Post # 61
I’m not a mother but I am a teacher and I’ve worked in different schools. I’ve worked in a state school in a very very deprived area, where most of the parents were on minimum wage. I’ve also worked in a private school in madrid where the Beckham’s kids went.
If im being honest, the kids who were the happiest were by far the kids from the deprived school. They saw their parents a lot, had quality time, appreciated the smaller things. So many of the kids in the school in madrid were on watch for being deprived…And I am talking about deprivation of attention from their parents. The majority of the parents earnt mega bucks so worked ridiculous hours. They never saw their kids and I felt so bad for the children. They were the first ones dropped off in the morning at about 7:30 for breakfast club and picked up at 6pm after being in afterschool club all evening. So long you can afford a shelter and food for them…I think you’ll be fine 🙂
Post # 62
walkerqueen4014 : you suggested she apply before she’s even pregnant. That’s the exact opposite of falling on hard times. That’s just not doing anything to improve your situation and relying on government help for choices you made, full well knowing your financial position.
OP- at the end of the day, I think you just owe it to your future kids to bring them into the world when you are as financially stable as possible. As someone who is 26 and dealing with infertility, you can have fertility problems at any age. Not just when you hit a certain age. Taking a few years to better your career (whether through education, working your way up somewhere, job training, finding a new job, etc) is up to you. But there’s no rush to have a baby you maybe can/maybe can’t afford because you’re afraid your fertility is going to decline.
Post # 63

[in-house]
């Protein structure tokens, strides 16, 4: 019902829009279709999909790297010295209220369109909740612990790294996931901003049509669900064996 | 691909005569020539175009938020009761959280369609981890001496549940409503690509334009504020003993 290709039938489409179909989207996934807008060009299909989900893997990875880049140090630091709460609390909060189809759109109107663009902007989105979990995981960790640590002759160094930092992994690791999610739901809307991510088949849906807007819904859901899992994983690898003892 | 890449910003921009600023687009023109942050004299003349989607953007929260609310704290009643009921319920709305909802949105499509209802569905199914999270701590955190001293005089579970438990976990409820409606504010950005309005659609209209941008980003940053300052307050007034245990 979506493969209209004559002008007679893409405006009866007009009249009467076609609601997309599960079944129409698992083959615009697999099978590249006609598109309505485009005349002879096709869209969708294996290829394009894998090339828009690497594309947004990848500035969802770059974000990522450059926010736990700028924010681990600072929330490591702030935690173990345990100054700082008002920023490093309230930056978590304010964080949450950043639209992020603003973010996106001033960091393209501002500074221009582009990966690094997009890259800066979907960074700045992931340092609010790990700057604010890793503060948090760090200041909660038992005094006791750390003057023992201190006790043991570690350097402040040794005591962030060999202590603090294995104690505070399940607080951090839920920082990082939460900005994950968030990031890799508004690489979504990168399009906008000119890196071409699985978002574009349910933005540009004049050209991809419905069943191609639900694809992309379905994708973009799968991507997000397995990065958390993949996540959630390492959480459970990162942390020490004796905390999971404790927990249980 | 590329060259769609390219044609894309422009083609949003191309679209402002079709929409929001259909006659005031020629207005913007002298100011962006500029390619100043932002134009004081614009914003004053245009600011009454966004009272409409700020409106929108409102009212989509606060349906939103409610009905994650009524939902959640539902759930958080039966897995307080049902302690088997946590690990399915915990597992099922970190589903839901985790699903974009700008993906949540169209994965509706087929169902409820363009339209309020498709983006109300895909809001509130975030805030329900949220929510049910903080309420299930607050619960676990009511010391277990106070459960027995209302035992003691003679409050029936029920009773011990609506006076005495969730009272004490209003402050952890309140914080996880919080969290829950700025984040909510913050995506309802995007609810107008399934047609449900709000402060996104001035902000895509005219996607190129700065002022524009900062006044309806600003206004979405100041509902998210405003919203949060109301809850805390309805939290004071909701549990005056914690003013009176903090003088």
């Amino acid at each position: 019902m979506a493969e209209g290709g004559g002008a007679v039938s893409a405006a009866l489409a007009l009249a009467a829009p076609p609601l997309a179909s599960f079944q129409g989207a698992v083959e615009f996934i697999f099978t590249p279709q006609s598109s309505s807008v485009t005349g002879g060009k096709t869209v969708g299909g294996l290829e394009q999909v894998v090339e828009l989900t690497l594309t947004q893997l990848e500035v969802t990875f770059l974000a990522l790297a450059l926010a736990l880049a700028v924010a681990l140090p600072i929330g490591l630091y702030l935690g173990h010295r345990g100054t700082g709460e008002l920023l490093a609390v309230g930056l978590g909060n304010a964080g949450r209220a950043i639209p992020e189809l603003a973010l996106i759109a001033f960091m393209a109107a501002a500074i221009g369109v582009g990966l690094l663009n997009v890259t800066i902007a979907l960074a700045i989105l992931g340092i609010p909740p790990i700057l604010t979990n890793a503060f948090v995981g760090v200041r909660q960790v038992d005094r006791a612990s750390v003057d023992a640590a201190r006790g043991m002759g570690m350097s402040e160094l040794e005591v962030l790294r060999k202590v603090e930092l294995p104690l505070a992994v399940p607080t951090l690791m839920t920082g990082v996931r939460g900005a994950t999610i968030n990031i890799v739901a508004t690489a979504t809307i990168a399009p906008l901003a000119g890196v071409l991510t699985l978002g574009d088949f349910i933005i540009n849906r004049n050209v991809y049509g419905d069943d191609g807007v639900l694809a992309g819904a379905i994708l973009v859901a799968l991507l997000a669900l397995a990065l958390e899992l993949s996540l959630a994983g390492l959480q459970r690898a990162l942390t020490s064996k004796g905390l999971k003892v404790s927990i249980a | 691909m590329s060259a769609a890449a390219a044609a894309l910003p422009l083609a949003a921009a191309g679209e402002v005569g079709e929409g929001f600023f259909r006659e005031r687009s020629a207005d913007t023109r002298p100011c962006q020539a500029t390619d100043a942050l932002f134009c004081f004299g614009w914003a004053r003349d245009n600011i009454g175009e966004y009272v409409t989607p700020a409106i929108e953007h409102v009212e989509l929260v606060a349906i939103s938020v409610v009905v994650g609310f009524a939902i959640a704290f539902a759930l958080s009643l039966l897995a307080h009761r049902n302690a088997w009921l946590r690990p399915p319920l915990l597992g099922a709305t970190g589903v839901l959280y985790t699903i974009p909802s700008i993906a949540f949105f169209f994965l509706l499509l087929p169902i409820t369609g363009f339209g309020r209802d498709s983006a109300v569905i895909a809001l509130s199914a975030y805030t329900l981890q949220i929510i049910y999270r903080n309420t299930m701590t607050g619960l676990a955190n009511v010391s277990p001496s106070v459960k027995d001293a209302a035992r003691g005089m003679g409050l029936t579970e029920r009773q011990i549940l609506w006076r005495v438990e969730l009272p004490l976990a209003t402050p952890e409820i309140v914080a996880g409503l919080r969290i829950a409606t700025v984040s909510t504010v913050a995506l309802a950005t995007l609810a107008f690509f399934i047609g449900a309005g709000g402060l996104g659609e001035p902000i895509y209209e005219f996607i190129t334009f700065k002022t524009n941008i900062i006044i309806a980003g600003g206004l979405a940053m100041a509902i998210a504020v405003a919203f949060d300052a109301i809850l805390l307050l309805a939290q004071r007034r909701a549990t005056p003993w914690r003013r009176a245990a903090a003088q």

Hello, my partner and I are both on £10/hour (he works 40 hours, I work 25 hours a week), we saved for our deposit house living in private renting, we borrowed £130k for our £175k house, but we can afford everything (albeit tightly) if one of us loses our jobs! But it depends on how smart you guys are with money in terms of bills and everything. We are 22 and 24 so fairly young but are careful! We have also bought our own car outright and things. We just make sure that we don’t push ourselves too much! In fact when we finally move in we will be paying £200/month LESS in mortgage than we were on rent!
in terms of having a baby we have found that at the moment child benefit more than covers everything she currently needs at 10 months, but I know things get more expensive!
Post # 64
- Wedding: May 2016 - Sussex, UK
I’m a UK bee. Firstly I commend you on saving tbe money you have so far. I definitely think that your current situation gives you a great opportunity to save for a couple more years.
Where I am in the south east £130k wouldn’t get a studio flat. You’re in a lower cost of living area so if you can buy a place for even less then definitely do it.
Some bees are very harsh. A lot of people are on a living wage here. It doesn’t mean they don’t want to ‘better themselves’. Life isn’t just about the job you have and you said it’s a tough manual job. Not sure where people got the idea that you want to live off benefits from. I do think you need to save a little more so you have some back up if things don’t work out as you plan.
Post # 65
Whilst its admirable that you’ve saved a good deposit, savings only get you so far. When it comes to mortgage applications it’s based on the affordability of your monthly income – savings have nothing to do with it (other than how much you need to borrow). The mortgage lender will scrutinise your monthly income and outgoings, as well as your living circumstances and employment details (how much sick pay you would get from your company if you were sick/injured and unable to work, what maternity pay you would get from your company, how much you contribute to an employee pension, what age you plan to retire, etc). They will ask you if you forsee any changes to your personal circumstances within the next few years. If you do decide to plan for a baby within the next few years, it would be wise to tell the mortgage company. I suspect a mortgage adviser would advise you to see what mortgage you could get on just your partner’s salary alone, in case you have to stop working completely when you have a child (for example if your parents are unable to help with childcare). Or you may be able to estimate what you would earn if you reduced your hours to part-time, and ask the mortgage advisor to give you an estimate of what you could borrow based on those lower hours. I don’t think you could get a mortgage on your partner’s salary alone, and it’s also doubtful whether you could get one on your potential reduced hours (but if you did it would probably be much lower than you’re expecting).